A report from the U.S. Centers for Disease Control and Prevention (CDC) show heroin abuse in the nation spiked drastically in the last two years.
Statistics compiled from 2011 and 2013 show twice as many women and non-Hispanic whites are abusing the drug in comparison to data collected between 2002 and 2004. People between the ages of 18 and 25 are also abusing heroin at more than double the rate.
The CDC’s Vital Signs report explains that prescription opioid use disorders are the strongest risk factor for heroin abuse.
CDC Director Tom Frieden said the significant increase in heroin use is “driven by both the prescription opioid epidemic and cheaper, more available heroin.”
“To reverse this trend, we need an all-of-society response — to improve opioid prescribing practices to prevent addiction, expand access to effective treatment for those who are addicted, increase use of naloxone to reverse overdoses, and work with law enforcement partners like DEA to reduce the supply of heroin,” Frieden said in a CDC press release.
Statistics from the National Institute on Drug Abuse (NIDA), a research and awareness branch of the National Institutes of Health, also show the number of heroin-related overdose deaths in 2013 was five times greater in comparison to 2001. Meanwhile, heroin overdoses doubled from 2011 to 2013.
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NIDA reports also indicate a correlation between recreational use of opioid analgesics and increased heroin use across the country.
Data collected by NIH from 2002 to 2012 show heroin use was 19 times more likely to occur among those who reported prior nonmedical pain reliever use than among those who did not. Users reported family, friends and personal prescriptions as the main sources of opioids.
The CDC report also shows the narrowing of socioeconomic gaps between historically at-risk individuals and those currently seeking treatment for heroin and prescription drug dependency. When it comes to heroin abuse in Florida, Orange County Sheriff’s Office spokesman Cpt. Angelo Nieves says “no socioeconomic group is more vulnerable” than another.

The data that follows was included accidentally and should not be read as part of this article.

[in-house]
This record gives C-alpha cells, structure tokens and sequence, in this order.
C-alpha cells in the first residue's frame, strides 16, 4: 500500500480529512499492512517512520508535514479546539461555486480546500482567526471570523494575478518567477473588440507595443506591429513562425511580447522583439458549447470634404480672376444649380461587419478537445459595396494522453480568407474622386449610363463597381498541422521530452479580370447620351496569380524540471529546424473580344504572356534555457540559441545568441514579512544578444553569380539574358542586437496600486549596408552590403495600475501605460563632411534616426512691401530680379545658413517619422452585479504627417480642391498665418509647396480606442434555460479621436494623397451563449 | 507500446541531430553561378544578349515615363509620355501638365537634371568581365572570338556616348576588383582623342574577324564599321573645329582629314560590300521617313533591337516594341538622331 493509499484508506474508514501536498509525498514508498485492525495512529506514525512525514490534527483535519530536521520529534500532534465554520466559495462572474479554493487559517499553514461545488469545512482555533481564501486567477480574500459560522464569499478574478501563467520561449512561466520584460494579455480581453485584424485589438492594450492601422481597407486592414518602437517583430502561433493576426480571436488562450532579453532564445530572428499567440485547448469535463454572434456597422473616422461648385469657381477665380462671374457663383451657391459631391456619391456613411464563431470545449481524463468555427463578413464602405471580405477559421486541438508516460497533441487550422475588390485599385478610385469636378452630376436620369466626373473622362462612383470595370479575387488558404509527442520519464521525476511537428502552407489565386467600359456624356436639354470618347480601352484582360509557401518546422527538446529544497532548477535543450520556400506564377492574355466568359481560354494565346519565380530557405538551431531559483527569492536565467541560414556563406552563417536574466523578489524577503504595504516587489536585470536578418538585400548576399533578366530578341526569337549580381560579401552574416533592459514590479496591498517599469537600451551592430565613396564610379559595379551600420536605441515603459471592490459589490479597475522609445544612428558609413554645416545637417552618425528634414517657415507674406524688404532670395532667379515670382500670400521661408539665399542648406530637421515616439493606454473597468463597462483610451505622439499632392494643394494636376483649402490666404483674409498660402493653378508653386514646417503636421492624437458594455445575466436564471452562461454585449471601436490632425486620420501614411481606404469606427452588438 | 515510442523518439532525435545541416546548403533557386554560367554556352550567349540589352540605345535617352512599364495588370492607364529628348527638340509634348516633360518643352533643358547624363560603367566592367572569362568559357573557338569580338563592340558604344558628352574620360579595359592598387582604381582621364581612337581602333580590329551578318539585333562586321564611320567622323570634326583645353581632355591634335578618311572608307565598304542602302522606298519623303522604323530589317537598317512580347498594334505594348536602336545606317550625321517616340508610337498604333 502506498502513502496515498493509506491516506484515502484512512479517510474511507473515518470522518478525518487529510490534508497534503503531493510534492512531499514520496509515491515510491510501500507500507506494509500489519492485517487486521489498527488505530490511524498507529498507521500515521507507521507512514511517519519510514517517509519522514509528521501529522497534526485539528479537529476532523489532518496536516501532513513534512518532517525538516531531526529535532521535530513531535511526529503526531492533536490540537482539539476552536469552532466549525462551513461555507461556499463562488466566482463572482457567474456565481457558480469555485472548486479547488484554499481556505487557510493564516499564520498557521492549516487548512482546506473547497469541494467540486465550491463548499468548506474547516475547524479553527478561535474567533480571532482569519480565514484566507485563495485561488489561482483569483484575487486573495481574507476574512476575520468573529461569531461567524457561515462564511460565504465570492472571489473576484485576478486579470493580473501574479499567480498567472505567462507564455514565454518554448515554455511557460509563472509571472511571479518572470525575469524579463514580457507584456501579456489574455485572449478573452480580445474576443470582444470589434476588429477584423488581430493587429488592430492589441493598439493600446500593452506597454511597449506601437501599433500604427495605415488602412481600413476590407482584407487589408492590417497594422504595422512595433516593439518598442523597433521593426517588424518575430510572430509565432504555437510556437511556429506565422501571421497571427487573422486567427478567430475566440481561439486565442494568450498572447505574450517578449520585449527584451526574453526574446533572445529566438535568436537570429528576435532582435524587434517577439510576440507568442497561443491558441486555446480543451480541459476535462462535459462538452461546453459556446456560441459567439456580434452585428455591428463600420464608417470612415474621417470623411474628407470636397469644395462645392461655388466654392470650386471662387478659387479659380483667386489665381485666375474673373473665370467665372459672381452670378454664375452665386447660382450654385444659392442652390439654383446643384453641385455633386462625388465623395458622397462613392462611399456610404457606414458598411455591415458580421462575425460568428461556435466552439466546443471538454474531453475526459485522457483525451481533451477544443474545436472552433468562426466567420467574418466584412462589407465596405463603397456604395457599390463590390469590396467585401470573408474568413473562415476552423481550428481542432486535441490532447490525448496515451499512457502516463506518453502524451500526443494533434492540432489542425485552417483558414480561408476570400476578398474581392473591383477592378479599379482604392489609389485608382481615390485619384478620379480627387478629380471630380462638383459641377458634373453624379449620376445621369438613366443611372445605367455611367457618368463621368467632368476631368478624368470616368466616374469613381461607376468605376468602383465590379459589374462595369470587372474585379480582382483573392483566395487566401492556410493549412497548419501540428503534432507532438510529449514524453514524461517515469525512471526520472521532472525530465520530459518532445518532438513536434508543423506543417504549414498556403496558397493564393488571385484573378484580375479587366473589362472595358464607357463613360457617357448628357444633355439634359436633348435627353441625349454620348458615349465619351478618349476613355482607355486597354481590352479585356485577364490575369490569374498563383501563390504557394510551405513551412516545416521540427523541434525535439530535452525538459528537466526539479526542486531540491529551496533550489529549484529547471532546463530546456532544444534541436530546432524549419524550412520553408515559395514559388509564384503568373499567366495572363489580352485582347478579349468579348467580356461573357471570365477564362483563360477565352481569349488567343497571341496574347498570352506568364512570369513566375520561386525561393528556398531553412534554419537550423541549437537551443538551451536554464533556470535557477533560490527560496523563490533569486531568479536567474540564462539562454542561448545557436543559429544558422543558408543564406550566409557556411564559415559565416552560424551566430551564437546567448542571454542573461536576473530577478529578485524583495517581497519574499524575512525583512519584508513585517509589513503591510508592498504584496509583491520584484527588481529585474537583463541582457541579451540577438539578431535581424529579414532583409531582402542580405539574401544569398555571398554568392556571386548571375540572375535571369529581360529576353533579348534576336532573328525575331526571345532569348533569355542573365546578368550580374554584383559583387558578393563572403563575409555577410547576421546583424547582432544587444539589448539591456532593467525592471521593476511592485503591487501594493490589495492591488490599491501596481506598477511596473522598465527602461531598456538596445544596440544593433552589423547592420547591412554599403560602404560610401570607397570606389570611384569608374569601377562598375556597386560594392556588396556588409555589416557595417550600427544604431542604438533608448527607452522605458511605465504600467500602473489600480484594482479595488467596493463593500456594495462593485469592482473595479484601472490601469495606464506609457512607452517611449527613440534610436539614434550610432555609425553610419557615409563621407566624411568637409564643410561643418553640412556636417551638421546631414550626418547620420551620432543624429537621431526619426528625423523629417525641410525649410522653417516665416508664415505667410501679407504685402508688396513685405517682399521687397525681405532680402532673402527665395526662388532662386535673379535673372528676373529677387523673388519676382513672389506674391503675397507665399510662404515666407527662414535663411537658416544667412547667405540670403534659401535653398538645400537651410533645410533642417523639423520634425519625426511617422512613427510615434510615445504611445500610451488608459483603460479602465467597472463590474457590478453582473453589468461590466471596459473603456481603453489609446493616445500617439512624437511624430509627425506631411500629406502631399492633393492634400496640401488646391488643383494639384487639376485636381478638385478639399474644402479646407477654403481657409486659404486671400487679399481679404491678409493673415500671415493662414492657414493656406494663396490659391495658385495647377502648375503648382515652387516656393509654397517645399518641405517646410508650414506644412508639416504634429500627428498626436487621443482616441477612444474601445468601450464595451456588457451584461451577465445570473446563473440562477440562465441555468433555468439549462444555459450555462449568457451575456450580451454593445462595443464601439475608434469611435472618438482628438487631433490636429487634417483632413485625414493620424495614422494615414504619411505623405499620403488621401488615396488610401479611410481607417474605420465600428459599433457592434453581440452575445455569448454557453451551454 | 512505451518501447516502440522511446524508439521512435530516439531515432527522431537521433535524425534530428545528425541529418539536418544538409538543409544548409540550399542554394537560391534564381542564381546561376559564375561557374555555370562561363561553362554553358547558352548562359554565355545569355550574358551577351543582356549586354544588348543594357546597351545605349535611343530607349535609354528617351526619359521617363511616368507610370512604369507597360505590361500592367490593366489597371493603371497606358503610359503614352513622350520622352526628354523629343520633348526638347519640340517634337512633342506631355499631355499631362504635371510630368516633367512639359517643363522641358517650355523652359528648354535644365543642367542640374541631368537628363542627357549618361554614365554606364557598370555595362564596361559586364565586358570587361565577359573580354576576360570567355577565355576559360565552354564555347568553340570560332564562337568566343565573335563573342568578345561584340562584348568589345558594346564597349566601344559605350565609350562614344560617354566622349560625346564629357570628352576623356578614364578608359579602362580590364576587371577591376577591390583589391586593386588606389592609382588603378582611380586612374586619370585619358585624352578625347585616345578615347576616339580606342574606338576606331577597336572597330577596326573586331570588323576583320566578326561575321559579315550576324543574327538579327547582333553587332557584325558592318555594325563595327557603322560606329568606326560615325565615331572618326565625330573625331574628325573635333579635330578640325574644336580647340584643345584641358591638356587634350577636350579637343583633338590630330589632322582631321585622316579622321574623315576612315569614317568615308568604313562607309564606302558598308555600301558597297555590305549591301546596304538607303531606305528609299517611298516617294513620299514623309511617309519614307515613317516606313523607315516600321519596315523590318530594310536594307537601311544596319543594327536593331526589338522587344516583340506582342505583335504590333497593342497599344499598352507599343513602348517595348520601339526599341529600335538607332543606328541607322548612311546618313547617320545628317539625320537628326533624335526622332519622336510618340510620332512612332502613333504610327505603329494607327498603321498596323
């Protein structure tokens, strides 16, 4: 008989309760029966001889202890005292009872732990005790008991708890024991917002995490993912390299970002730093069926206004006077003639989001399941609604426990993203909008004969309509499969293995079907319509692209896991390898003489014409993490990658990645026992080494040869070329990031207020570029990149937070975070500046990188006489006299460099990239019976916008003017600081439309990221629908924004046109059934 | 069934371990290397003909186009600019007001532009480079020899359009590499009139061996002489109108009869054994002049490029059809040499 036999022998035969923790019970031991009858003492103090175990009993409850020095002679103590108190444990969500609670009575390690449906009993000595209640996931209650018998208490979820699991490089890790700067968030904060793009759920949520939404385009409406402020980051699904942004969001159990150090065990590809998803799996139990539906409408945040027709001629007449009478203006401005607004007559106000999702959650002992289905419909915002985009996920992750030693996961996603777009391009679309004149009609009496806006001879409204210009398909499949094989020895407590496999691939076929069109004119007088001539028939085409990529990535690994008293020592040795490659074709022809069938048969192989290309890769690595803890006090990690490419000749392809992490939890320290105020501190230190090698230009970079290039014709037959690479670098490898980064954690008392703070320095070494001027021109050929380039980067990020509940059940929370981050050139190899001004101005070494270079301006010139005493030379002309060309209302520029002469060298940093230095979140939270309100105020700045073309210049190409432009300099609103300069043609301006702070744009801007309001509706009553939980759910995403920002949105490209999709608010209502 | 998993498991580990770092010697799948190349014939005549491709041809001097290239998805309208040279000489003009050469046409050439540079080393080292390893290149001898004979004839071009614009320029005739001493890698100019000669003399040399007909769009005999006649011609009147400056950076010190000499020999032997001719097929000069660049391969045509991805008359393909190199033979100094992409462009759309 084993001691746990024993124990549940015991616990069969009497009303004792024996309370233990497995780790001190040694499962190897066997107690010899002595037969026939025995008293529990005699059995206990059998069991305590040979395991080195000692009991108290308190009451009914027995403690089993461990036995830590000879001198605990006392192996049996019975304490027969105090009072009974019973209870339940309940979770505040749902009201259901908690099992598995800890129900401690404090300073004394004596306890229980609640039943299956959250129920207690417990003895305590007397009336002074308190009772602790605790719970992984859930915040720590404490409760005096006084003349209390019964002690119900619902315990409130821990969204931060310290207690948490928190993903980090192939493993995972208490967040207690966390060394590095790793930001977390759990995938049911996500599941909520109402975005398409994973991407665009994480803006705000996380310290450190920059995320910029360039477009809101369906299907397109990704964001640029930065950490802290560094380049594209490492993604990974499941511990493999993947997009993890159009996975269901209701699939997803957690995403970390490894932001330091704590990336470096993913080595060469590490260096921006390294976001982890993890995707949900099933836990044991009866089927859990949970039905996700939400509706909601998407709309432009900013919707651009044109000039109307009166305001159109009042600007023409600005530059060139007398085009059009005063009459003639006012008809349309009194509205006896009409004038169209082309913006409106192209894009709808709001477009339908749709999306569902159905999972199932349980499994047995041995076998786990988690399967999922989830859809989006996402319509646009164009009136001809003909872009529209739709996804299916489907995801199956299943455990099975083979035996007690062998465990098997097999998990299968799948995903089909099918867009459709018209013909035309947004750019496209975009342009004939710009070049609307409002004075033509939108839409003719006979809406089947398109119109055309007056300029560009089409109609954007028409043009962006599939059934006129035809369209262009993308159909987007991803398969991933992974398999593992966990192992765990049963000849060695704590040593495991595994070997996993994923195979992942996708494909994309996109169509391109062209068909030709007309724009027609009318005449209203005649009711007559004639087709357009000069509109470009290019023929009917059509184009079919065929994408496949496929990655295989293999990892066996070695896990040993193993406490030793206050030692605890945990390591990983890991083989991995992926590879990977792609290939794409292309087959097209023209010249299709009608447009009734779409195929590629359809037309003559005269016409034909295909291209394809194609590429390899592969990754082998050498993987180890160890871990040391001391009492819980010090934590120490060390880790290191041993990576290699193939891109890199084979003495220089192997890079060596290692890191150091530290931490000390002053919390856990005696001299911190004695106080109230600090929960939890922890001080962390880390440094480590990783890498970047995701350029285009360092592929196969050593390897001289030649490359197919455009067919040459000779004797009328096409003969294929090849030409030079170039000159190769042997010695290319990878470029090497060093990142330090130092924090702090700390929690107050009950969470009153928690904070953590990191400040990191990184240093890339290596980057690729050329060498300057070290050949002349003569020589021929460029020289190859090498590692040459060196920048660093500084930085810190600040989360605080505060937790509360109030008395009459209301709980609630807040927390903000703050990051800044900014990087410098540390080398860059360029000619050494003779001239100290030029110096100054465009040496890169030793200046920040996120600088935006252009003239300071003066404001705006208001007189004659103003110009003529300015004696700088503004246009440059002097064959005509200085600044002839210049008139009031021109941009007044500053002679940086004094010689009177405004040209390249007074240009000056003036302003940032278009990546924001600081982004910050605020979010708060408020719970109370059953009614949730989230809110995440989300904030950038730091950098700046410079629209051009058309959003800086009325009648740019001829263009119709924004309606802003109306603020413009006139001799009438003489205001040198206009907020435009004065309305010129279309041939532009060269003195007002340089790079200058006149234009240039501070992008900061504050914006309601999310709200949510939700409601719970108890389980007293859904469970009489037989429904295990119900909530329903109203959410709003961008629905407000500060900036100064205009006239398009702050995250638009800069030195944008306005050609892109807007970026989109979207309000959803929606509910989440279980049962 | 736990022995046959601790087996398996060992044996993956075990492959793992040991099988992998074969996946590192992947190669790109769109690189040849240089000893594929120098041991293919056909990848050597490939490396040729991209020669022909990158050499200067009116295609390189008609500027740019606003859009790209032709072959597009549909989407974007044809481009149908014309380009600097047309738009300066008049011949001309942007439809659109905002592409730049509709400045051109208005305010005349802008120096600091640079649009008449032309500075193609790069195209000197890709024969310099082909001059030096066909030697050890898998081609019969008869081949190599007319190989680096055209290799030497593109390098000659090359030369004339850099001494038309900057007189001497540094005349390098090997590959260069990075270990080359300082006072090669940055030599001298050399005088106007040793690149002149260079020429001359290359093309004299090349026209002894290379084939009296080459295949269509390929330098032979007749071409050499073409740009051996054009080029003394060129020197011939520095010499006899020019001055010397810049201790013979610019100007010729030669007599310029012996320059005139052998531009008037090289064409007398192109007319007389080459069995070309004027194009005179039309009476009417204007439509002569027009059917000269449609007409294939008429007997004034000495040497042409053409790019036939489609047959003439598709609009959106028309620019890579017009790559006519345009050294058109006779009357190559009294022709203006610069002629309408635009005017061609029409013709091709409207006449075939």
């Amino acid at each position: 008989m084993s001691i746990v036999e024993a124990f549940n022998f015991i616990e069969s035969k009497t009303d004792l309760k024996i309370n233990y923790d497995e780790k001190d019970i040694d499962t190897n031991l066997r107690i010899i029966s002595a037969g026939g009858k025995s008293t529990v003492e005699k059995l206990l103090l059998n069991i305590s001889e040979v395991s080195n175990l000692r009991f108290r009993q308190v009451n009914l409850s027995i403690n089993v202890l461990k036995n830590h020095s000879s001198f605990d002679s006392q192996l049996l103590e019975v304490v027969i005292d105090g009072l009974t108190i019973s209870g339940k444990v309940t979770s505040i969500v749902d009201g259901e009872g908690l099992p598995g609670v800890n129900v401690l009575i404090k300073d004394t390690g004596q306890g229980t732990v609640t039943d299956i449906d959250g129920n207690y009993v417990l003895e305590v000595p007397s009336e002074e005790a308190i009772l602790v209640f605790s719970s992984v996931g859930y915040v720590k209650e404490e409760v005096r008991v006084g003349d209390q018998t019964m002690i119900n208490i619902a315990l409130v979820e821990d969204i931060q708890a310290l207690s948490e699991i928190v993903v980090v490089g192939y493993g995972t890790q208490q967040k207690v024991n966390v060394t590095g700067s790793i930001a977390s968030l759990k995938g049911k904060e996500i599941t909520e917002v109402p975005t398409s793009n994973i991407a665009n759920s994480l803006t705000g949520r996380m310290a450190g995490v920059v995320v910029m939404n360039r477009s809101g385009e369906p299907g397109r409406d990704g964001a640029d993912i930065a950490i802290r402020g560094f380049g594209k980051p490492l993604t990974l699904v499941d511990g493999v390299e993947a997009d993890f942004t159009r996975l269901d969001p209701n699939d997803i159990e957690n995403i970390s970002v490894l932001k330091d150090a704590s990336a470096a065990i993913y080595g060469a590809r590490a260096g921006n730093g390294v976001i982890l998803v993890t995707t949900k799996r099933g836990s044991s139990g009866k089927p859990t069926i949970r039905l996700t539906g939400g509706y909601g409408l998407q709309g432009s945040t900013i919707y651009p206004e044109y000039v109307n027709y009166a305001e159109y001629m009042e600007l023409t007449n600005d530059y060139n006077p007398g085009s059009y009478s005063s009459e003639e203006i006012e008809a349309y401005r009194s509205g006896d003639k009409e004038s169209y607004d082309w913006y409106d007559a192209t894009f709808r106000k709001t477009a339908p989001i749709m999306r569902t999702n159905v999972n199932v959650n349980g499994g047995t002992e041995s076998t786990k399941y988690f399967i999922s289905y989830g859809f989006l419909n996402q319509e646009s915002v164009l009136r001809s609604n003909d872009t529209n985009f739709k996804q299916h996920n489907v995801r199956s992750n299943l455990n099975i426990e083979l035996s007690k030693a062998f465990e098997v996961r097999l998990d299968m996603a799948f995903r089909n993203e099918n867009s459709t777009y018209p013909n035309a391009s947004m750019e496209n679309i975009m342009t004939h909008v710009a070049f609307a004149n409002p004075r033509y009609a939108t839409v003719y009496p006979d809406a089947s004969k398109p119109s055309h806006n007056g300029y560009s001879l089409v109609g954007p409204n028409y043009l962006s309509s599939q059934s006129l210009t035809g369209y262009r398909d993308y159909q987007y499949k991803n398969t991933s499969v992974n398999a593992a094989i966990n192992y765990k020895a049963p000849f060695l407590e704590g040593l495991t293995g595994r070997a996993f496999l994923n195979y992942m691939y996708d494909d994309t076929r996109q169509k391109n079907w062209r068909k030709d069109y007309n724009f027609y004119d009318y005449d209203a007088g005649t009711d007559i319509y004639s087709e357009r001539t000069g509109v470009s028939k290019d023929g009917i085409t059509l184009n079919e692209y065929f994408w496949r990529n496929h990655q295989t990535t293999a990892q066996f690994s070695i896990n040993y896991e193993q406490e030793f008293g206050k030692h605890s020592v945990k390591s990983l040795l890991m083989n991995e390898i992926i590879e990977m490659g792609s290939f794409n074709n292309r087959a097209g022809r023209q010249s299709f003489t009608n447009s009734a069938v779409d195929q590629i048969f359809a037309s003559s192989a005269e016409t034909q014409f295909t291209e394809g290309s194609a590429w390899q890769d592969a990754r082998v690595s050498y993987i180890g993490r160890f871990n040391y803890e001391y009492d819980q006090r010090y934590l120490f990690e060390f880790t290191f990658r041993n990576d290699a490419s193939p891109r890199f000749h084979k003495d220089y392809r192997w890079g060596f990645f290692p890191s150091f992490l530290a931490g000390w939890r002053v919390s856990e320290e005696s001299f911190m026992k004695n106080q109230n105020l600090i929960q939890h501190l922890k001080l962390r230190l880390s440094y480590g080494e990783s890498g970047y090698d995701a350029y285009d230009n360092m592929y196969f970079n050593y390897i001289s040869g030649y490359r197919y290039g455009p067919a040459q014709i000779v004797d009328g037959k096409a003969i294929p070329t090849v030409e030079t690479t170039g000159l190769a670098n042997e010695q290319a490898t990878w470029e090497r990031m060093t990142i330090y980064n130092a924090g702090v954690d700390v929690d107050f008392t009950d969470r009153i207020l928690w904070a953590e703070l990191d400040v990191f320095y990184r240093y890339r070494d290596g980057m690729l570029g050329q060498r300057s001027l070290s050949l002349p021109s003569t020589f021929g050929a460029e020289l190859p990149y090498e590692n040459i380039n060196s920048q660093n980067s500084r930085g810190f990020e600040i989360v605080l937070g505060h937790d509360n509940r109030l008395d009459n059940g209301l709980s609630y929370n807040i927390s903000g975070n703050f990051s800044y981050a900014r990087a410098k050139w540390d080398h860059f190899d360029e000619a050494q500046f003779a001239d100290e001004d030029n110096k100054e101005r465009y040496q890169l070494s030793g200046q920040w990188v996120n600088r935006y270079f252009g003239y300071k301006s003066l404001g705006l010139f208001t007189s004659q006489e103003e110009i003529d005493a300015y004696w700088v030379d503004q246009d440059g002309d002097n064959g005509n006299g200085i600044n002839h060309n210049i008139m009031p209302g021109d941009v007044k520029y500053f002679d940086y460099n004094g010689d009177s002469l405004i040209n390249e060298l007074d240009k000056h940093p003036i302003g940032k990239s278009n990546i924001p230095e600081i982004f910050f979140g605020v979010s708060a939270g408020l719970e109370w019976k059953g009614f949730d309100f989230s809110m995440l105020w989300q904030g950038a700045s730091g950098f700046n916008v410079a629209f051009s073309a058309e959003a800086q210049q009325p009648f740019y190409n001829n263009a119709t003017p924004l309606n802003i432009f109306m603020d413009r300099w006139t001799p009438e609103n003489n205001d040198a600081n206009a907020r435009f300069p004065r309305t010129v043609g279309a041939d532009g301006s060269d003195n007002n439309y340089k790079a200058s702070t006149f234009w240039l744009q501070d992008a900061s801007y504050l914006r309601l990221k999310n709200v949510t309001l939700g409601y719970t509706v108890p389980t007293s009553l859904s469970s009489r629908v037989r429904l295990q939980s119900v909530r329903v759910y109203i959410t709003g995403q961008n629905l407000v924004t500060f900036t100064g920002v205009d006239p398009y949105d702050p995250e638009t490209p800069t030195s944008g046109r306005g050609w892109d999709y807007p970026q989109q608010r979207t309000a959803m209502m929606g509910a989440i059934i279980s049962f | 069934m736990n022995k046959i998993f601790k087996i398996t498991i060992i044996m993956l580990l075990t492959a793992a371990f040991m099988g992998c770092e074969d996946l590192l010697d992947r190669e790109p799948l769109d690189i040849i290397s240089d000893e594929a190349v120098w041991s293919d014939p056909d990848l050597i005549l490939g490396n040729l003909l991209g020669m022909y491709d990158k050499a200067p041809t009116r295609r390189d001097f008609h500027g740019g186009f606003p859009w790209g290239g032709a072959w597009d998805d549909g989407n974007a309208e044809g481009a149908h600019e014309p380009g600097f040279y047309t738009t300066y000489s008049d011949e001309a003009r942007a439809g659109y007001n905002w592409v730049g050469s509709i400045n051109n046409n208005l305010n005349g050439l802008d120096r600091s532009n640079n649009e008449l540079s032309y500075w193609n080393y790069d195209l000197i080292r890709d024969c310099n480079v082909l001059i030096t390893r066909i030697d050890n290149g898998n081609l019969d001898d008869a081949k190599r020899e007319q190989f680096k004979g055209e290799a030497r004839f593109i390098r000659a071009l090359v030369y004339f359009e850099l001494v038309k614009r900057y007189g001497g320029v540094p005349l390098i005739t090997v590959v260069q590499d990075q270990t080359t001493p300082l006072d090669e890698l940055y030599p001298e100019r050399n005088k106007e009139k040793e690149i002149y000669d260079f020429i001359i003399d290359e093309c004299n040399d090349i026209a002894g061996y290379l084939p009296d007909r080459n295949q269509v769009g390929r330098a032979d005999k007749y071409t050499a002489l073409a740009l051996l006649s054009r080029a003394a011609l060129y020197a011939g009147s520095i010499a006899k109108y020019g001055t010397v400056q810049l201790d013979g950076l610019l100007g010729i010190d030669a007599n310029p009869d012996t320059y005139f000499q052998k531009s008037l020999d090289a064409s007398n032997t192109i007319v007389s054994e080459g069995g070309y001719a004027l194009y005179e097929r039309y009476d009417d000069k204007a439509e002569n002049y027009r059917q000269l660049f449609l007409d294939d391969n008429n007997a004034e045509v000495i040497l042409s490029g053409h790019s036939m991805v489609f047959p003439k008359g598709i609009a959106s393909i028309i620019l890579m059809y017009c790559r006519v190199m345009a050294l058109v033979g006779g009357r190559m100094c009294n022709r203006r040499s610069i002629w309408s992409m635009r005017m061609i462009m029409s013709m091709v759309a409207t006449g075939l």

We’re seeing all members of our community are affected. So it’s a problem across diverse socioeconomic groups. Every group is represented.
Last year, timeshare mogul David Siegel and his wife, Jackie, lost their 18-year-old daughter to a prescription drug overdose involving the synthetic opioid methadone.
Meanwhile, there were 162 nonfatal heroin overdoses in Orange County between 2013 and 2014.
Nieves said the heroin abuse problem is not just in Florida.
“Reports out of Vermont are showing they have the highest overdose rate,” he said. “Where there is a demand, there will be an effort to fulfill it.”
When the U.S. Drug Enforcement Administration shut down more than 200 pill mills in Florida and wholesalers and pharmacies began rationing prescription painkillers, opioid-dependent individuals turned to heroin.
Heroin is cheaper and more accessible than the prescription drugs they previously bought directly from doctors at these clinics.
But the pill mill crackdown isn’t the only factor contributing to the heroin problem across the nation.
Another cause is the mix being used with the drug. Substances like the synthetic fentanyl are being sold as heroin, and users are ignorant of what they’re taking.
The White House Office of National Drug Control Policy has funded a plan to combat the rapidly growing heroin problem.
NBC News shows that plan relies on law enforcement officials and public health workers to collect data on heroin trafficking and train first responders to use medication to reverse overdoses.
The U.S. Department of Health and Human Services in 2013 also announced a plan to reduce opioid and heroin abuse through training and education for medical professionals, increasing the use of naloxone to reverse opioid overdose and expanding medication-assisted treatment.
Orange County Sheriff Jerry Demings and Orange County Mayor Theresa Jacobs established the Orange County Heroin Task Force in August 2015 to address the threat of the highly addictive drug in Central Florida.
The task force, which is set to meet for approximately six months to develop an action plan, includes community leaders and experts in law enforcement, addiction and treatment, education, and health care.
“It’s not just a law enforcement issue. It’s a social issue,” Nieves said. “The individual has to take responsibility.”